Authors: Youssef Ziedan
First published in Great Britain in hardback in 2012 by Atlantic Books,
an imprint of Atlantic Books Ltd.
Copyright © Youssef Ziedan, 2009
Translation copyright © Jonathan Wright, 2012
Translator’s Introduction © Jonathan Wright, 2012
The moral right of Youssef Ziedan to be identified as the author of this work has been asserted by him in accordance with the Copyright, Designs and Patents Act of 1988.
The moral right of Jonathan Wright to be recognized as the translator of this work has been asserted by him in accordance with the Copyright, Designs and Patents Act of
All rights reserved. No part of this publication may be reproduced, stored in a retrieval system or transmitted in any form or by any means, electronic, mechanical,
photocopying, recording or otherwise, without the prior permission of both the copyright owner and the above publisher of this book.
This novel is entirely a work of fiction. The names, characters and incidents portrayed in it are the work of the author’s imagination and not to be construed as real.
Any resemblance to actual persons, living or dead, events or localities, is entirely coincidental.
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available from the British Library.
Hardback ISBN: 9781848874275
Export and Airside Trade paperback ISBN: 9781848874282
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Every man has his devil, even me,
but God helped me against him
and he turned Muslim.
A saying of the Prophet Muhammad,
cited by Bukhari
his book, which by my last will and testament, should be published only after my death, contains as faithful a translation as possible of a
collection of parchment manuscripts discovered ten years ago in the archaeological ruins which abound to the northwest of the Syrian city of Aleppo. These are the ruins which stretch for two miles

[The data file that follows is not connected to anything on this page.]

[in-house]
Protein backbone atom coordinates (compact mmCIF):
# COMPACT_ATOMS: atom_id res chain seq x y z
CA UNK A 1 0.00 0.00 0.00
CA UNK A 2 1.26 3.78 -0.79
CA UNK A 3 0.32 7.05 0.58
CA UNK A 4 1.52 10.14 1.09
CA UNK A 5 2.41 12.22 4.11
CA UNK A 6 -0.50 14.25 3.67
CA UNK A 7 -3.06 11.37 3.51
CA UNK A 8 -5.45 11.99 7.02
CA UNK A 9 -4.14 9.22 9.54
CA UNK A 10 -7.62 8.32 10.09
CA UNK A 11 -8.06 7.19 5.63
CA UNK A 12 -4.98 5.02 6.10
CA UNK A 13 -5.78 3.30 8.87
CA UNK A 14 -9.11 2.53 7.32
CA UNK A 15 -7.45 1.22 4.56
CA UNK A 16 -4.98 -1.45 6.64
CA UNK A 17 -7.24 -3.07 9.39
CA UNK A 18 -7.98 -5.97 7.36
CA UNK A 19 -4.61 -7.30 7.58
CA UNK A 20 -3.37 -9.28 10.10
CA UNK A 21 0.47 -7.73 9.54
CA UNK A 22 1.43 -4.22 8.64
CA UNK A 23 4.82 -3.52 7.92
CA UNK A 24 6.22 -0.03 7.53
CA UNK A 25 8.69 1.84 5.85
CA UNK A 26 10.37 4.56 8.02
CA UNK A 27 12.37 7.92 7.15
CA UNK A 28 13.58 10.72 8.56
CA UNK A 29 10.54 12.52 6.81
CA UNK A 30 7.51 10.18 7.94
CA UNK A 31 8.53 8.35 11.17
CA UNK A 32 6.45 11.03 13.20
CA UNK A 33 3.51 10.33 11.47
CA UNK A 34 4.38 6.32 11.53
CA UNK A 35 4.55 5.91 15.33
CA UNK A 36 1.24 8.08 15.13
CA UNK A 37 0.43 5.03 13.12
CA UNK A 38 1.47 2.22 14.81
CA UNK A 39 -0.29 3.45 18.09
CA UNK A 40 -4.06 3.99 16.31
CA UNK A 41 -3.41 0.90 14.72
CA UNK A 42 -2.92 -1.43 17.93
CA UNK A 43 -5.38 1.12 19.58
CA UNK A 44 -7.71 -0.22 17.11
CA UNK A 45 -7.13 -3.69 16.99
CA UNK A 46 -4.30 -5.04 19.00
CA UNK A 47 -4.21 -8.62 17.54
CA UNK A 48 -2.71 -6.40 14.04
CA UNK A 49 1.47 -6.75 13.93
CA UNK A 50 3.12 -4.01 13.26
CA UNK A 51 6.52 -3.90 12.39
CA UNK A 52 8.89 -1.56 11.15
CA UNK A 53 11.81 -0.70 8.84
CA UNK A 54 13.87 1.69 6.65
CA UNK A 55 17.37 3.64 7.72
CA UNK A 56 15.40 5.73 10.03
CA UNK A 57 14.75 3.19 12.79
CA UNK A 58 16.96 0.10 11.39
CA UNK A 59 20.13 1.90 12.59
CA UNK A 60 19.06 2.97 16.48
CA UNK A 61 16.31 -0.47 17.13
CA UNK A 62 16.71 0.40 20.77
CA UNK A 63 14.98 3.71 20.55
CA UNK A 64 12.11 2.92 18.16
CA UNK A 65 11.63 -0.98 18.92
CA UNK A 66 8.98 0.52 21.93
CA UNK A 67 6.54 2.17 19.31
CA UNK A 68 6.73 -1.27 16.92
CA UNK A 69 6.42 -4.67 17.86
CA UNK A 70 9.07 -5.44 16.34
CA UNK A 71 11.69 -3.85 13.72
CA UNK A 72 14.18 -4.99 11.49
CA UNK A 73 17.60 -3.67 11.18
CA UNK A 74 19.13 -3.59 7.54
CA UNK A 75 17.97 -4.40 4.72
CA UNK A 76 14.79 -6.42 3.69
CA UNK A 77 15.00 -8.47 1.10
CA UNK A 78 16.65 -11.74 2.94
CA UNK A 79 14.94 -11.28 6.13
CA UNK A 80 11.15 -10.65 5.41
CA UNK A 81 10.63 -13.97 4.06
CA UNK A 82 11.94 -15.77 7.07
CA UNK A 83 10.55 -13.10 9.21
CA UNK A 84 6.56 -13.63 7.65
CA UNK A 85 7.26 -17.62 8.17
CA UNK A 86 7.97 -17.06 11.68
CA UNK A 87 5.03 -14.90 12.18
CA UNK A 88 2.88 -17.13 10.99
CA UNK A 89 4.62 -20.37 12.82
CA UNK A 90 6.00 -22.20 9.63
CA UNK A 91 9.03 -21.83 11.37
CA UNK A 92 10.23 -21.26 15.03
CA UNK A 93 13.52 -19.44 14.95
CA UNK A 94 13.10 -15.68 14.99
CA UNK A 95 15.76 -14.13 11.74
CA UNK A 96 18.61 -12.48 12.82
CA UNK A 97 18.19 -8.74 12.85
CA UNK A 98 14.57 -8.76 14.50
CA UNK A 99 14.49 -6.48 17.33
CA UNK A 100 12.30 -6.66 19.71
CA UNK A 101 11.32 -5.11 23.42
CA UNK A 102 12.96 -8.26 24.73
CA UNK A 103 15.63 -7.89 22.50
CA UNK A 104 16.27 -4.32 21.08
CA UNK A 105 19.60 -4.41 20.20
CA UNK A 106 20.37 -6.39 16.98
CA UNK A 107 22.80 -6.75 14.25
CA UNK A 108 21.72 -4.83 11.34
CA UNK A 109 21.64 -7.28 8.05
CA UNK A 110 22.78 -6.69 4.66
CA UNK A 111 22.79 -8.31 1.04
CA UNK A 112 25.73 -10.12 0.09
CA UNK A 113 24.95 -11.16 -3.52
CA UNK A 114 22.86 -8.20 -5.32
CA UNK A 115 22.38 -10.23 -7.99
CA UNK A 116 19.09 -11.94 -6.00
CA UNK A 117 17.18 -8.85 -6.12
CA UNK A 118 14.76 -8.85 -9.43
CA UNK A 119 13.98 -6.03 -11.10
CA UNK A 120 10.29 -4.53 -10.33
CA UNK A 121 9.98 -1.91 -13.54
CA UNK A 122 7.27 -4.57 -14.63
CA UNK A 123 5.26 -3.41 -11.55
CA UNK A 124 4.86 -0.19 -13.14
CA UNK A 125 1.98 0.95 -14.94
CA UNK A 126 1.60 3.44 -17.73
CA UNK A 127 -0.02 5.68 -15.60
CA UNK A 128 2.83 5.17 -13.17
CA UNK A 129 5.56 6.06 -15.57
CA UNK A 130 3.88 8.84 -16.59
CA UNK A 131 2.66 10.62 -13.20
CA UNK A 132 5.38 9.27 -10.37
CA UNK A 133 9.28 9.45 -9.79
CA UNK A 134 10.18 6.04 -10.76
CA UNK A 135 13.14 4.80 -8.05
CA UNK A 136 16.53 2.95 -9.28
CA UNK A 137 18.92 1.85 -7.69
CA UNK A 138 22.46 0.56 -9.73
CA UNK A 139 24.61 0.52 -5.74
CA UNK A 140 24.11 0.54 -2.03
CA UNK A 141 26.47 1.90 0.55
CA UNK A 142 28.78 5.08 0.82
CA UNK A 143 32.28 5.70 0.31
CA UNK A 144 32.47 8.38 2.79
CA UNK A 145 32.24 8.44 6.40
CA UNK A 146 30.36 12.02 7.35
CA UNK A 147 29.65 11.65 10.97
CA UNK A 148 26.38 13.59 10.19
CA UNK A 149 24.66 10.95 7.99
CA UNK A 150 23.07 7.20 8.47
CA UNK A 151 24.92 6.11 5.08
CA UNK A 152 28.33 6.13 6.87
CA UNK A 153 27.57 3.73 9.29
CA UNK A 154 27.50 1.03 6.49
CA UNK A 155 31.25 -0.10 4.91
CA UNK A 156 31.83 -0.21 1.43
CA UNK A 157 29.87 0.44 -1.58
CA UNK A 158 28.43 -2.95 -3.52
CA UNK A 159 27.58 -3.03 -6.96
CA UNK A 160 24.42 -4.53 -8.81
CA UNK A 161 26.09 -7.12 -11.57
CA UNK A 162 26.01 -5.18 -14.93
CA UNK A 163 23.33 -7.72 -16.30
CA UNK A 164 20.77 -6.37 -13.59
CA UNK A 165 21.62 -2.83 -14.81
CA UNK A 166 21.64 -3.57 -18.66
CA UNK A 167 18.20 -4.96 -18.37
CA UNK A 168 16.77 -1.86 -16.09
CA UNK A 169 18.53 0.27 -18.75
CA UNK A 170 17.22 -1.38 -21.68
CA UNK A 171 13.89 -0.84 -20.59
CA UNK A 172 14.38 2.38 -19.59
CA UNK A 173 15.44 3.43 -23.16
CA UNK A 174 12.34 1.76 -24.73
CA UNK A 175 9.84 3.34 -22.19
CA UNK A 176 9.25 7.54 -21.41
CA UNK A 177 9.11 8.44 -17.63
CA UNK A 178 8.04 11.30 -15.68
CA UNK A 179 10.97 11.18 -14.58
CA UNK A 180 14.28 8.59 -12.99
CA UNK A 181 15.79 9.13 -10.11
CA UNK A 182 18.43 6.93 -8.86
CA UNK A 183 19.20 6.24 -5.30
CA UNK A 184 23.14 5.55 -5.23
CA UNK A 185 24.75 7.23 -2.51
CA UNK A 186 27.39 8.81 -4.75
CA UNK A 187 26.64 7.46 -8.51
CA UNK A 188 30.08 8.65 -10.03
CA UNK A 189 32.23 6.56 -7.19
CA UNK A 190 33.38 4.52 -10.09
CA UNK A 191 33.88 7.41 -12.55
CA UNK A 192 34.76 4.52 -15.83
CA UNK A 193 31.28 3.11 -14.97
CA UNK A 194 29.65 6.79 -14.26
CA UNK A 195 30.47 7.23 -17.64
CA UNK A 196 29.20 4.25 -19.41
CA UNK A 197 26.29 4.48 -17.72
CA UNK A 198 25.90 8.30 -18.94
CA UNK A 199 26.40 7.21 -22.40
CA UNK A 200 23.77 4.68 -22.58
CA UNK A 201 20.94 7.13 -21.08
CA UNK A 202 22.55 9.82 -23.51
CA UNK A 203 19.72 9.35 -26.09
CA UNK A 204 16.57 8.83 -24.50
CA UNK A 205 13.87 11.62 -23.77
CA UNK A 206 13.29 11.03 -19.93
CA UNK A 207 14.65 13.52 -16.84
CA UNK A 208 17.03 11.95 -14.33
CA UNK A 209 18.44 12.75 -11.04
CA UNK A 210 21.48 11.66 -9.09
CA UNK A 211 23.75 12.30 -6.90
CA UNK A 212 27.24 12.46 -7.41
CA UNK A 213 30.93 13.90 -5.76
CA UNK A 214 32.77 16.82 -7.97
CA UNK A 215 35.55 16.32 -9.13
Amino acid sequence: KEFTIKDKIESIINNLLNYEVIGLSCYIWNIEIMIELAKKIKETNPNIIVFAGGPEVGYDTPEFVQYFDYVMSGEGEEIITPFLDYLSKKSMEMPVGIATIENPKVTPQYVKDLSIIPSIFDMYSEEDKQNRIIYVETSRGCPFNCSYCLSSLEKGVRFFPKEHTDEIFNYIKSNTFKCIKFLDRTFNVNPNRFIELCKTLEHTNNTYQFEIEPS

along the sides of the old road linking Aleppo and Antioch, ancient cities with origins dating back to prehistoric times. This paved road is thought to be the last stage along the famous Silk Road,
which in distant times started in the farthest reaches of Asia and ran its course to the Mediterranean coast. These manuscripts, with their writings in old Syriac or Aramaic, have survived in
exceptionally good condition, although they were written in the first half of the fifth century of the Christian era, or, to be precise, 1,555 years before our time.
The late Venerable Father William Cazary, who supervised the archaeological excavations there and who died tragically and unexpectedly in the middle of May 1997, thought it likely that the
secret of the survival of these manuscripts lay in the quality of the parchment, on which the words were written in black ink of the best quality available in that remote period, as well as the
fact that they were stored in the tightly sealed wooden box in which the Egyptian-born monk Hypa deposited them, preserving a record of a remarkable career, an unintended history of the events of
his troubled life and the vicissitudes of the turbulent age in which he lived.
Father Cazary thought that the wooden box, which was embellished with delicate copper ornamentation, had not been opened throughout the intervening centuries, which suggests that he, may God
forgive him, did not examine the contents of the box carefully, perhaps because he was wary of unrolling the parchments before they received chemical treatment, for fear they would crumble between
his fingers. So he did not notice in the margins of the manuscripts the occasional notes and comments written in Arabic in fine Naskhi script in about the fifth century of the Hijra era. It seems
to me that these were written by an Arab monk who belonged to the Church of Edessa, which adopted Nestorianism as its dogma and whose followers are known to this day as Nestorians. This unknown